After several Saturday morning duties I had and hour or three available to do some fishing. The stream was Little Creek and it was close by so that if the skies opened up as they were supposed to according to the most accurate forecast in the state...oh well, still waiting for that first drop. Back on track now. the stream was low and clear. A stream temp told me that the water was cold. Visual observations showed me nothing so fly choice would be a dry. A 'bomber' was first up and the fly was not treated with respect. In pool and riffle the trout were not interested. Several other well knowns were called on and met with the same  disrespect. I changed to a soft hackle, the thought was that maybe they would take it being under the surface and this way they would feel safer and not exposed. The fly was a gray hackle peacock and a good choice it was.

On the second cast this beautiful wild brookie hit the fly. A strong fish for this stream.

All along Little Creek the gray hackle peacock did it's magic.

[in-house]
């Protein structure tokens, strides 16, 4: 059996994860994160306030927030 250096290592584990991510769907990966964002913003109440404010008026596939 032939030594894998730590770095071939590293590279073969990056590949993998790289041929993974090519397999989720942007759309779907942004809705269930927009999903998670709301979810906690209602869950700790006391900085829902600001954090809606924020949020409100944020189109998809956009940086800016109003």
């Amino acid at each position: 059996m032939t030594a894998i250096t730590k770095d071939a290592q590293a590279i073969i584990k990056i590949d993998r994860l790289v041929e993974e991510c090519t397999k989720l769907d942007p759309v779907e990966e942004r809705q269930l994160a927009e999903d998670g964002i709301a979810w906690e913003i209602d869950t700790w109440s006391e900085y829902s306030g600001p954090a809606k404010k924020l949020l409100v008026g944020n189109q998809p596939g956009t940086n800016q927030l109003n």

I saw this bird rock hopping. I don't know what it is but it's colors rival the brook trout.

The Gray Hackle Peacock after it had been chewed on for two hours.

This native char had a tail that was so red. I had hoped it's color showed in the photo but it was not to be....still strikingly beautiful. Did I ever mention that I love these fish?

Thursday, May 19, 2016

Fishing Cape Cod....Wild Brook Trout..

Jeanette and I enjoyed a couple of wonderful days on Cape Cod. Wandering here and there in search of forest critters and native salter brook trout. The day started at Leo's in Buzzards Bay for breakfast. Chatter in the booths were of striped bass and such but no matter how close you listened the term brook trout was not mentioned. This area is a very big salt-water fishing destination, and for good reason.